Davide Cassani, the head of the Italian national team, said that the final climb, which is only 5 kilometres from the finish line, around 2 km with peaks in double digits, will be extremely difficult and can be the springboard for the last race attack. For Cassani, in fact, even a dozen seconds gap gained there can be enough to win the title: “The very hard course, the heat and perhaps even the rain will make the race extremely selective and the last climb could be enough to get just one rider to the finish line.”

All cycling competitor for the cycling road race are staying in Gotemba, 100 kilometres southwest of Tokyo, near the course where the Olympic cycling village is based. The hotel is filled exclusively with cyclists to be competing in the road race. They are in a tight bubble with little chance to feel the Olympic atmosphere and experience Japan, in fact even when training they are forbidden to stop, so far only the view of Mount Fuji and the street signs written in Japanese are making they feel like they are in Japan.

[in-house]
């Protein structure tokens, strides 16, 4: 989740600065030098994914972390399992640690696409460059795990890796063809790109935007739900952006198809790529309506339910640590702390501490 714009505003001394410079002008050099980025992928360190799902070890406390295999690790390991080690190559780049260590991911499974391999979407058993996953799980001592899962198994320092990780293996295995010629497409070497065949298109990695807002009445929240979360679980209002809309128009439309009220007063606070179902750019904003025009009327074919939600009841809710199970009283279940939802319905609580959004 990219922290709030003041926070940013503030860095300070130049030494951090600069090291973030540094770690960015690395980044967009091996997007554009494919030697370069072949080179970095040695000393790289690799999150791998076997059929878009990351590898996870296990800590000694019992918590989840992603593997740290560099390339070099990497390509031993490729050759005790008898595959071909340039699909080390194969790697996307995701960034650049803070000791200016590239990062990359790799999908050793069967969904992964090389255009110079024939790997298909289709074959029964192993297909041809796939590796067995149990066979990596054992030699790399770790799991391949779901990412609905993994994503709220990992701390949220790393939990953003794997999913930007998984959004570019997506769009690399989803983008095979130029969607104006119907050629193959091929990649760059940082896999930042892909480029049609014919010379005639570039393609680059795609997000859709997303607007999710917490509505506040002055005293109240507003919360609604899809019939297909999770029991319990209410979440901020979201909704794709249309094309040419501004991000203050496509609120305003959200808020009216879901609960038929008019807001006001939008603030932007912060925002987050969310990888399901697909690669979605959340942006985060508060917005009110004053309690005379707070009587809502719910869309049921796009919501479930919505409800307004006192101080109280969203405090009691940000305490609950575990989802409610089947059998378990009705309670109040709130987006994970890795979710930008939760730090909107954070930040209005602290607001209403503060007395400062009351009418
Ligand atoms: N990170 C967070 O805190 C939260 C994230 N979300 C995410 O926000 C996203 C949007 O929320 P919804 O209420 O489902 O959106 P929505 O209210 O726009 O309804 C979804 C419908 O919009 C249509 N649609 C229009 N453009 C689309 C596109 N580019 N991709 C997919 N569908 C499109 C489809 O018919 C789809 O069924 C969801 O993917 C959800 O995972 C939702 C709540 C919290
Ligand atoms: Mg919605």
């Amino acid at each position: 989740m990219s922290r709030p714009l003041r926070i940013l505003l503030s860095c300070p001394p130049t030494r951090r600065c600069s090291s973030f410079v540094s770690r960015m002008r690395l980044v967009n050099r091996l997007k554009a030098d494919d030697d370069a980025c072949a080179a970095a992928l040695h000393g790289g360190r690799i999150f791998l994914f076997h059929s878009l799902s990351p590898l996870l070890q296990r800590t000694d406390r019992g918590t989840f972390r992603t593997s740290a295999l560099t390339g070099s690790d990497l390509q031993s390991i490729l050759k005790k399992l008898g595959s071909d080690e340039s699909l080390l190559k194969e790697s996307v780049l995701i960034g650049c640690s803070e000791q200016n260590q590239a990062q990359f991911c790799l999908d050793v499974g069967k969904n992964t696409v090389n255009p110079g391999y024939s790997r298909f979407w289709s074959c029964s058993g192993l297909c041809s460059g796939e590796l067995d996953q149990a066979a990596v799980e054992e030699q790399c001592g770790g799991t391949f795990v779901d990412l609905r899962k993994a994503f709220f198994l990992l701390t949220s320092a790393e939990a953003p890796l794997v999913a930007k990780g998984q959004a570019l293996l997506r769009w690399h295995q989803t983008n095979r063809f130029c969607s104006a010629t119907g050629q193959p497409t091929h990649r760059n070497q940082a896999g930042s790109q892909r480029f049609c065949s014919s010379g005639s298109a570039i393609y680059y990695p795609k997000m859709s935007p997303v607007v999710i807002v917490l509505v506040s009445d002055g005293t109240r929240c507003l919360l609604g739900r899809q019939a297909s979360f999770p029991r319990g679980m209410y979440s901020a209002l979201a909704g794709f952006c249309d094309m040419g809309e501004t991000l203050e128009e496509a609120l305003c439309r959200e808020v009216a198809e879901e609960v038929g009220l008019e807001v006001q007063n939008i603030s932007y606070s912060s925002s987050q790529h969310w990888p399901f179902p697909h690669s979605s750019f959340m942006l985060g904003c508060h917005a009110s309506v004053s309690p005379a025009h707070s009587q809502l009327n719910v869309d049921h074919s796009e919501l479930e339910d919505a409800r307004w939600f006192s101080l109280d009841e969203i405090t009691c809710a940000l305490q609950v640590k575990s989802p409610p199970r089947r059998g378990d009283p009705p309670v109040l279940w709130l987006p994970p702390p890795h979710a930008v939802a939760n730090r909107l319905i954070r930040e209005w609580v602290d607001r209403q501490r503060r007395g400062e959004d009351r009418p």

First indications on the Olympic Race, from the Belgian national team that probably the favourite team, both for the road race and the time trial. On Sunday evening, immediately after the Tour de France, Wout van Aert, who aims to win medals in both events, left for Tokyo with Greg Van Avermaet, gold at the Rio Games in 2016, and Tiesj Benoot. The three riders joined Remco Evenepoel and Mauri Vansevenant who had already arrived in Japan. This morning Van Aert, Van Avermaet and Benoot did their first training on the roads of Japan, covering 70 km with 800 metres of elevation gain. It’s not easy to adapt to the Japanese climate, because the temperature is 32° with a percentage of humidity that reaches almost 70%. The first indications on the route to the Olympics came from Remco Evenepoel who, like Van Aert, will be involved in both the road and time trial. The young Belgian, with the coach of the national team Sven Vanthourenhout, arrived in Tokyo on July 10th, a considerable advantage over the other riders, and over the weekend he and Vansevenant did an inspection of the Olympic route race. Vanthourenhout made a very detailed analysis of the course, explaining that with the exception of the area that passes near a lake, the route is characterised by continuous ups and downs, with no flat stretches. According to the Belgian manager, the Mikuni Pass will be the decisive point of the race and will be tackled 35 kilometres from the finish. According to Vanthourenhout, the six-kilometre climb with an average gradient of 10% and ramps up to 16% will favour pure climbers. This climb, if not tackled in the right way, could be to demanding even for a rider like Wout Van Aert, who we saw dominate the Mont Ventoux climb, but who also arrived in Tokyo with the fatigue of the Tour. A lot will depend on the situation that arises during the race,” stressed the Belgian coach. “The best strategy will be to play it safe. If that doesn’t happen, the race will be open to many favourites and at that point the number one could be Pogacar. However Vanthourenhout is optimistic and for the Belgian coach, Van Aert is in great shape, but he has to watch out for the grim gradients of Mikuni Pass.